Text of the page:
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Opening borders ‘frankly dangerous’: NZ PM

Opening borders ‘frankly dangerous’: NZ PM thumbnail

New Zealand Prime Minister Jacinda Ardern says opening the country’s borders would be “frankly dangerous” until coronavirus cases begin to drop across the world, as Aussie airports push for the trans-Tasman travel bubble to go ahead. Ms Ardern was responding to Opposition Leader Todd Muller’s suggestion that keeping the borders closed would be “untenable”.She said…

New Zealand Prime Minister Jacinda Ardern says opening the country’s borders would be “frankly dangerous” until coronavirus cases begin to drop across the world, as Aussie airports push for the trans-Tasman travel bubble to go ahead.

Ms Ardern was responding to Opposition Leader Todd Muller’s suggestion that keeping the borders closed would be “untenable”.

She said some parts of the world had not even reached their peak in terms of cases, and that global diagnoses had topped 10 million in a matter of months.

“Any suggestion of borders opening at this point, frankly, is dangerous and I don’t think we should put NZ in that position,” she said.

Her position on Australia, where cases appear to have stagnated in most states, appeared was more generous, with the PM noting she would consider travel to COVID-free Australian states, should the Australian Government allow it.

“Ultimately, it’s up to Australia to decide whether or not they’ll go for a whole country approach or a state-by-state approach,” she said.

“Obviously, where there is community outbreak, that is a no-go for New Zealand.

“Where they have border controls in place and where they’ve had no community transmissions for sustained periods of time … that may be a different scenario.”

The first flight between the two countries – a charter flight from Canberra to Wellington, was hoped to have taken off today, but was delayed after Victoria experienced a huge spike in community-transmitted coronavirus cases.

Stephen Byron, the managing director of Canberra Airport, said ongoing government discussions and the situation south of the border had put a pin in it.

“The nature of the return of the virus into Melbourne, together with continuing discussions with governments in Australia and New Zealand has meant we’ve pushed back flights,” he said.

“We’re targeting the last 10 days of July, but it’s really dependent on the health situation and decisions of the Government.”

Canberra Airport called out for expressions of interest in the travel route last month, and Mr Byron said to date 4000 people had registered.

“People do want to travel between Australia and New Zealand, people want to come home, so both ways, and they want to do it without quarantine,” Mr Byron explained.

To open the bubble, the Government first needs to allow Australians to fly to New Zealand – which currently can only be done via a hard-to-get exemption and National Cabinet must end the requirement for quarantine between the two countries.

The third component of the opening is airports must schedule flights and processing of passengers so there are two clear sections – one for passengers heading to quarantine and a “green lane” for those who will be able to go straight to their destination.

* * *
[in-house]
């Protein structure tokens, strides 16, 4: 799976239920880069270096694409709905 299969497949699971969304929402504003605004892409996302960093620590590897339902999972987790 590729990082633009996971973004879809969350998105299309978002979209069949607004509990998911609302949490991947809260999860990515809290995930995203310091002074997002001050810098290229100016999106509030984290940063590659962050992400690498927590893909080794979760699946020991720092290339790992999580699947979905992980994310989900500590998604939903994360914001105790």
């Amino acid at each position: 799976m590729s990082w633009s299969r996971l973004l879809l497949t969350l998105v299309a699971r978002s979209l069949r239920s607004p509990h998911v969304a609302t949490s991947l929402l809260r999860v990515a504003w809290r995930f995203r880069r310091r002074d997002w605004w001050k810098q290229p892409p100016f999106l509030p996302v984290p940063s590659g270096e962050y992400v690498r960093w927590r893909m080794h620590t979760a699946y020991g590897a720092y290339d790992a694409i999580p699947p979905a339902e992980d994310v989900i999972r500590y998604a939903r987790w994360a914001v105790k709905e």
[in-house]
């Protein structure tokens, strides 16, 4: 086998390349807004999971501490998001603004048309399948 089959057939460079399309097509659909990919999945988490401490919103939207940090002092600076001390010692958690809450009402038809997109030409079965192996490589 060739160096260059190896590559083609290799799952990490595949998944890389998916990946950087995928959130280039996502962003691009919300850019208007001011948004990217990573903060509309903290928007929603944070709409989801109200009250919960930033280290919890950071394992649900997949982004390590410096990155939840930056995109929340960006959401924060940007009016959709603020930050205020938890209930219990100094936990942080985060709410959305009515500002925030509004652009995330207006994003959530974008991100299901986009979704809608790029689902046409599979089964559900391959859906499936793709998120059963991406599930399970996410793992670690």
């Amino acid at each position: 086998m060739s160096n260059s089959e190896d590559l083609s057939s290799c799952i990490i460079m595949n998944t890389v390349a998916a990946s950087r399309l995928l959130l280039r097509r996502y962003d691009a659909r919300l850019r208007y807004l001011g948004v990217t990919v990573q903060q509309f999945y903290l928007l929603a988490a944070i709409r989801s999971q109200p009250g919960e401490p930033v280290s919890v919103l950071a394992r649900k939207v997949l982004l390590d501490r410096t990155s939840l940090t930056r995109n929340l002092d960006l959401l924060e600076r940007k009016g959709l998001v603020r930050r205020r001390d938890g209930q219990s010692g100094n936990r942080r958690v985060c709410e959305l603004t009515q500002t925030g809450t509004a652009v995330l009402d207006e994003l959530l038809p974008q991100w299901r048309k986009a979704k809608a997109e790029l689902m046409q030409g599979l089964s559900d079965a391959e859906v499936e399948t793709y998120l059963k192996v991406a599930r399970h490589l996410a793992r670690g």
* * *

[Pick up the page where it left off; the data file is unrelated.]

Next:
“If you’ve got a flight to New Zealand going out of gate 23 at Sydney Airport, (the green lane means) the flight arriving from Delhi is probably going to arrive at gate 63,” Mr Byron explained.

The executive said Sydney, Brisbane and Melbourne airports were all developing green lanes, with Sydney’s understood to be “advanced, finalised and in for approval”.

Canberra’s international airport will only have flights from and to countries within the bubble – making it a safe choice for the first journeys.

“Not only are these areas entirely free from risk of infection from quarantining passengers, but all staff will be COVID safe because they will not be subject to processing passengers bound for quarantine,” Mr Byron said.

He said Canberra, which has never had a case of community transmission, and Wellington, which has had an enviously low rate of cases throughout the pandemic, were obvious choices for the first flights.

“If you want to start absolutely risk free, start with Canberra and Wellington,” Mr Byron said.

“Ours is the least risky, the most safe and the most ready for the earliest possible start date.”

Mr Byron said it was “entirely logical to be wary of Melbourne”, which recorded 75 new cases on Monday.

The airport boss suggested Canberra, Sydney and Brisbane could slowly start to increase flights, with Melbourne joining when it had controlled the community transmission of the virus throughout the state – a staggered start similar to the government approach in schools and cafes.

“As an industry, I think the airports are ready, we are ready, Sydney, Melbourne and Brisbane airports are ready – organisations such as the Transport Tourism Forum and others have done a huge amount of work … whatever strategy works to achieve the earliest possible start date is the strategy we want to follow,” Mr Byron said.

He said the four major airports were all expected to receive approval for their green lane setups within the next fortnight, and while recognising the importance of caution, he urged the Government to push forward with the plans.

“If you’re going to wait until September, a lot of tourism businesses will go broke,” he said. “You need to set a date.”

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